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Hack-for-a-Change Hackathon Gives Away $10,000 in Prize Money

AU students compete in National Science Foundation Innovation Corps event

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On Saturday, January 23, the AU Center for Innovation, in partnership with the AU Department of Computer Science and the National Science Foundation’s Innovation Corps (NSF ICORPS), hosted Hack-for-a-Change, the university’s very first interdisciplinary hackathon.

Eight teams of students from across all majors and programs spent seven weeks working together before pitching their ideas for the MedTech, EdTech, and FinTech industries to earn $10,000 in prize money donated from the NSF, Kogod’s Entrepreneurship Fund, and alumnus Nicholas Malone (KSB ’87). The event was sponsored by the NSF ICORPS Site Grant and organized by CAS faculty and AU ICORPS Director Kathryn Walters-Conte. Computer Science instructor Narendra Desirazu provided technical support to the interdisciplinary teams.

The third-place winner, Studyguider, founded by Justin Levine (Finance) and Matt Wilkinson (Computer Science), won $1,500. Second-place winners Abolaji Omitogun (Business Administration MBA), Ian Whitehouse (Finance), and Nohea Shozen (International Studies), pitched Insta Chain and won $3,500. GeriCare, the first-place team founded by Joey Lamborn (Physics), Cael MacEachern (Economics and Computer Science), and Josh Wilens (Business Administration: Info Syst/Tech Management) won $5,000.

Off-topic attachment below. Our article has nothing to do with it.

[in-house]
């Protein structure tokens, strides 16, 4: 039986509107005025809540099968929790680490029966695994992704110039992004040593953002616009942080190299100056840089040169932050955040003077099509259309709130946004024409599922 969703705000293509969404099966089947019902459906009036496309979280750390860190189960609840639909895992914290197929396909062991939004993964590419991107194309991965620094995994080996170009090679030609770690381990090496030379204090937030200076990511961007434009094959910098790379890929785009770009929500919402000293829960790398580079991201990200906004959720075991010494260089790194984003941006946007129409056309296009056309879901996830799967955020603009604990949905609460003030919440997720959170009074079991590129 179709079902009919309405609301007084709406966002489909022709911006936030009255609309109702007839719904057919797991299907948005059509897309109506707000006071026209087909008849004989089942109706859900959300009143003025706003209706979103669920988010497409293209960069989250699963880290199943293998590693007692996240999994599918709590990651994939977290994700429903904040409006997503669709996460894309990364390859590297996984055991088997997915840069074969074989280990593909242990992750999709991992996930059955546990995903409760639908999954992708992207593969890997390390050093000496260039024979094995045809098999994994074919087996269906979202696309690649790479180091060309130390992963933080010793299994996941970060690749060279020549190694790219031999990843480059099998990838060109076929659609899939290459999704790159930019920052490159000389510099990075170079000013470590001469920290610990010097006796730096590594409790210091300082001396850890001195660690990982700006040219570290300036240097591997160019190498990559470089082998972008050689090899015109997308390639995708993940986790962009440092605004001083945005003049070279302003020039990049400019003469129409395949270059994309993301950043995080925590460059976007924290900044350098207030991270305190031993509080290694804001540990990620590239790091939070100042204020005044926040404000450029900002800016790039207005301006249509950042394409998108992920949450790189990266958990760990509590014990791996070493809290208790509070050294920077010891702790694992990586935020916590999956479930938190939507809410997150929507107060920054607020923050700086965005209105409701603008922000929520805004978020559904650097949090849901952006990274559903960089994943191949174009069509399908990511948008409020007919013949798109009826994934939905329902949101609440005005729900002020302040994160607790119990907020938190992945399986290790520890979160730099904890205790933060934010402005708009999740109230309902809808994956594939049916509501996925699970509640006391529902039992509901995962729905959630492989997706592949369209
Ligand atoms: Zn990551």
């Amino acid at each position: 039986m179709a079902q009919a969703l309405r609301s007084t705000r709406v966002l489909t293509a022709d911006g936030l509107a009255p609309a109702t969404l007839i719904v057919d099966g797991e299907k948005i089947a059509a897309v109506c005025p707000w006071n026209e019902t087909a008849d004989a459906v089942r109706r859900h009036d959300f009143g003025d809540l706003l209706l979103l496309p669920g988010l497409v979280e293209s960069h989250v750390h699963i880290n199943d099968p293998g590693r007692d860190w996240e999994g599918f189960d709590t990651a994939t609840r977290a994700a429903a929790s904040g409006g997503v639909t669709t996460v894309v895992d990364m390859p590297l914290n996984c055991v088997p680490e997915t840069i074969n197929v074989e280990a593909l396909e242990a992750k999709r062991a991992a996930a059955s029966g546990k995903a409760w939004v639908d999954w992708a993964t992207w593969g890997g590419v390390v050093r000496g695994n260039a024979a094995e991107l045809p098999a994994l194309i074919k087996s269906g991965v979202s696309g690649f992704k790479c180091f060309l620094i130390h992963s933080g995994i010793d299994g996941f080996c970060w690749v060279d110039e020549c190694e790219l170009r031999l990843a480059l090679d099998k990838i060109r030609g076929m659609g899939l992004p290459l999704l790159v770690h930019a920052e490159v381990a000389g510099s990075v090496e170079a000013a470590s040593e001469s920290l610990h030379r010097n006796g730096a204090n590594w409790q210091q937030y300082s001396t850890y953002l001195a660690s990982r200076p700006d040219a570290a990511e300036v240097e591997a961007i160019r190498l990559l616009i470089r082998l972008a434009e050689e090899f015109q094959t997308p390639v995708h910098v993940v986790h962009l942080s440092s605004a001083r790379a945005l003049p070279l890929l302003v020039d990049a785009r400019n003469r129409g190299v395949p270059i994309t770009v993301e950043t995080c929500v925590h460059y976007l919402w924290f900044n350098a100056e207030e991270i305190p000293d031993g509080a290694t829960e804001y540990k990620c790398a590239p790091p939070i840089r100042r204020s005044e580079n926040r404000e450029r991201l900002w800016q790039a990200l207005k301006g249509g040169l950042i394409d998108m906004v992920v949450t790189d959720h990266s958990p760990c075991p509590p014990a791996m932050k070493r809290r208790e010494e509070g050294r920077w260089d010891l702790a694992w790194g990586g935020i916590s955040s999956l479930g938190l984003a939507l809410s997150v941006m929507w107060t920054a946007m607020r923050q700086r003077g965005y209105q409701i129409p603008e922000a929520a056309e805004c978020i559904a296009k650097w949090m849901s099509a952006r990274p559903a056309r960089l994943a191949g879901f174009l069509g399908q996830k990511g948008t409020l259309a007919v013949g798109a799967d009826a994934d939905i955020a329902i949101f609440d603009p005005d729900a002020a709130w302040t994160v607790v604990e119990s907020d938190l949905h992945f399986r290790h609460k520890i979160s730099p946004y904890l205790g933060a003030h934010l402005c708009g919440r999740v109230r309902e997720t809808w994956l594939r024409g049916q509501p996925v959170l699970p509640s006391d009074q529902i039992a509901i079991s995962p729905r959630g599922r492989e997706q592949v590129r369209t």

“We designed the hackathon as a program to create interdisciplinary opportunities for students who see themselves as entrepreneurial changemakers,” said Bill Bellows, Kogod professor and member of the AU Center for Innovation leadership team. “Faculty mentors volunteered from business, biology, and computer science to guide teams as they moved from conceiving an idea to designing actual solutions that could be developed into products or services. The response exceeded all of our expectations.”

"This program was in response to our virtual environment that changed the way we conduct innovation training,” added Walters-Conte. “As a result, we were able to connect students together from across schools and encourage them to expand their knowledge and skills.” Several of the participating teams are now in the AUCI Incubator or the Spring ICORPS cohort.

“Even in a virtual setting, the AU hackathon did an excellent job in showcasing the powers of entrepreneurship and using diverse skill sets to solve problems,” said the students who developed 17minds, the first-place team. “With a wide range of mentors and resources available to us, our team grew as entrepreneurs, and we can't wait for the next event!”

Bellows said the strong, positive response from students has led to a commitment by AUCI to develop future interdisciplinary Hackathons.